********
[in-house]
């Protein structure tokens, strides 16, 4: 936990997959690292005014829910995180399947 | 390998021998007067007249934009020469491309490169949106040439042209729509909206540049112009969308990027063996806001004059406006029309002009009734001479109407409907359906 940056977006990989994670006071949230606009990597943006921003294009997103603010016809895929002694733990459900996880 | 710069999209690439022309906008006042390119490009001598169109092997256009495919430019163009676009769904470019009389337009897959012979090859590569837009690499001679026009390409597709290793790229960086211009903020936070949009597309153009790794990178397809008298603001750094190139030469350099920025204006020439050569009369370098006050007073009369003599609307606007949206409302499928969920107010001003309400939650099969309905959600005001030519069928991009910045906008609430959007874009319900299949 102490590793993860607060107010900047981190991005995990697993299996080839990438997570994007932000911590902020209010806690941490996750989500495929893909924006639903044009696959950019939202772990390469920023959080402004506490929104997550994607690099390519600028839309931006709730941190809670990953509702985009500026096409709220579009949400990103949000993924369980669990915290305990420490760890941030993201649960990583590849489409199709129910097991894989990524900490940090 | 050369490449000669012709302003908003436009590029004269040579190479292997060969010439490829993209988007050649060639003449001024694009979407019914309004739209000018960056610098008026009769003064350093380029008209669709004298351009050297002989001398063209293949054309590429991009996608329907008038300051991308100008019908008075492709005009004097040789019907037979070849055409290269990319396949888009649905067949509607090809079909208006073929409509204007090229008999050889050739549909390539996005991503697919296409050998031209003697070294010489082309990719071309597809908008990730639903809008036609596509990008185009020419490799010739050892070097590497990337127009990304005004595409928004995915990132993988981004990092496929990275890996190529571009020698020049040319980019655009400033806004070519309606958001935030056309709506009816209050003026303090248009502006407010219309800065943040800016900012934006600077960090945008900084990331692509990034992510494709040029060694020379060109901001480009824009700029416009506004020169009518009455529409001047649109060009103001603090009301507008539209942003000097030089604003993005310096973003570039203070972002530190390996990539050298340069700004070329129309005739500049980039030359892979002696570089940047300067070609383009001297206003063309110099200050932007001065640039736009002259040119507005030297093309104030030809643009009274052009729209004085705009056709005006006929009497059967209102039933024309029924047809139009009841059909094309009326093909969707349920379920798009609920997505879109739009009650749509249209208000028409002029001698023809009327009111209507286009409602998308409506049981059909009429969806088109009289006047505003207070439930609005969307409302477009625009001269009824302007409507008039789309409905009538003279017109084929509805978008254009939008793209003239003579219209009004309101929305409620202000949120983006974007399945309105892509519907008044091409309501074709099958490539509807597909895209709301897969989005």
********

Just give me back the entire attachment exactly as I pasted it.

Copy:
[in-house]
């Protein structure tokens, strides 16, 4: 936990997959690292005014829910995180399947 | 390998021998007067007249934009020469491309490169949106040439042209729509909206540049112009969308990027063996806001004059406006029309002009009734001479109407409907359906 940056977006990989994670006071949230606009990597943006921003294009997103603010016809895929002694733990459900996880 | 710069999209690439022309906008006042390119490009001598169109092997256009495919430019163009676009769904470019009389337009897959012979090859590569837009690499001679026009390409597709290793790229960086211009903020936070949009597309153009790794990178397809008298603001750094190139030469350099920025204006020439050569009369370098006050007073009369003599609307606007949206409302499928969920107010001003309400939650099969309905959600005001030519069928991009910045906008609430959007874009319900299949 102490590793993860607060107010900047981190991005995990697993299996080839990438997570994007932000911590902020209010806690941490996750989500495929893909924006639903044009696959950019939202772990390469920023959080402004506490929104997550994607690099390519600028839309931006709730941190809670990953509702985009500026096409709220579009949400990103949000993924369980669990915290305990420490760890941030993201649960990583590849489409199709129910097991894989990524900490940090 | 050369490449000669012709302003908003436009590029004269040579190479292997060969010439490829993209988007050649060639003449001024694009979407019914309004739209000018960056610098008026009769003064350093380029008209669709004298351009050297002989001398063209293949054309590429991009996608329907008038300051991308100008019908008075492709005009004097040789019907037979070849055409290269990319396949888009649905067949509607090809079909208006073929409509204007090229008999050889050739549909390539996005991503697919296409050998031209003697070294010489082309990719071309597809908008990730639903809008036609596509990008185009020419490799010739050892070097590497990337127009990304005004595409928004995915990132993988981004990092496929990275890996190529571009020698020049040319980019655009400033806004070519309606958001935030056309709506009816209050003026303090248009502006407010219309800065943040800016900012934006600077960090945008900084990331692509990034992510494709040029060694020379060109901001480009824009700029416009506004020169009518009455529409001047649109060009103001603090009301507008539209942003000097030089604003993005310096973003570039203070972002530190390996990539050298340069700004070329129309005739500049980039030359892979002696570089940047300067070609383009001297206003063309110099200050932007001065640039736009002259040119507005030297093309104030030809643009009274052009729209004085705009056709005006006929009497059967209102039933024309029924047809139009009841059909094309009326093909969707349920379920798009609920997505879109739009009650749509249209208000028409002029001698023809009327009111209507286009409602998308409506049981059909009429969806088109009289006047505003207070439930609005969307409302477009625009001269009824302007409507008039789309409905009538003279017109084929509805978008254009939008793209003239003579219209009004309101929305409620202000949120983006974007399945309105892509519907008044091409309501074709099958490539509807597909895209709301897969989005």